Every real estate investor will tell you that the first rule of investing is to buy low and sell high. But that is just a vague generality because low and high are more perceptions than hard numbers. If you are just getting started in the real estate investment business you might be wondering if there is a more reliable formula to determine what a good low offer is as opposed to an offer that is too low and simply offensive. But there really is no way to know the answer for sure. Many seasoned professionals will swear that no offer is too low and that any chance for a great deal is worth the risk of an embarrassingly low offer. Just understand that not all low offers are accepted, and in fact only a very few are. But there can be other positive outcomes that begin with a “lowball” offer.

Sometimes, a very low offer will be taken as an insult and you will never hear a reply at all. But other times, that same low offer will generate a counteroffer that is still far below the original asking price. If the seller has had no offers at all then your low offer is not as bad as you might think it is. What you are really trying to accomplish is to alter the seller’s opinion of the value of their property. So to put numbers to this principle, you find a house with an asking price of $200,000. After looking at the comps and the area, you offer $150,000. If the seller has not had any offers in a few months, then $150,000 looks low but they want to court anyone with interest so they counter back at $175,000. You could take their counter offer and be happy that you just saved over 12% on the asking price. Or you can keep trying to work the seller down even further.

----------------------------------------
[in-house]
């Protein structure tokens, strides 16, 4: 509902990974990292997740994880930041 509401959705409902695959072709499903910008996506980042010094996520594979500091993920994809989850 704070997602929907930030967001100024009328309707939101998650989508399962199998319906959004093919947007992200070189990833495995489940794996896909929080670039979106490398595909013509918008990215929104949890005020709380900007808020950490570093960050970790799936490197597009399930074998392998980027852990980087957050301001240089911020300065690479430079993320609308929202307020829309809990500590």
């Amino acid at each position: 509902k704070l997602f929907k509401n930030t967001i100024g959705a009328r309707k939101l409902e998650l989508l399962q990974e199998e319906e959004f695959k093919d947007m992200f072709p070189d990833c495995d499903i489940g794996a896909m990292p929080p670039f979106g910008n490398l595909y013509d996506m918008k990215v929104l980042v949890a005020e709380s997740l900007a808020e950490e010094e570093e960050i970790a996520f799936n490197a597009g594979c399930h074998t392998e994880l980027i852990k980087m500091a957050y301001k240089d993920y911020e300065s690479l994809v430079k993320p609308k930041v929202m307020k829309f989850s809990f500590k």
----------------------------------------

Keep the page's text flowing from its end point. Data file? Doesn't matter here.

One important factor in offering low is the amount of time that the house has been on the market. You won’t get much response on a low offer for a house that just went on the market. But a house that has been lingering might have a much more motivated seller. There are actually investors who never go look at a house, they simply look only for houses that has been on the market for a long time and then they offer 25-40% below the asking price. They know that anyone who responds is motivated to sell and will give them a good deal. They also write an inspection contingency into all of their offers so that they have a way to protect themselves if the house is in complete disrepair.

Knowing that a low offer will not often win means that you need to decide to make a large number of offers if that is your business plan to buy low. And when you do get a counter offer, invest a little bit more time to see if the counter offer is still a good opportunity for you to make money on that investment.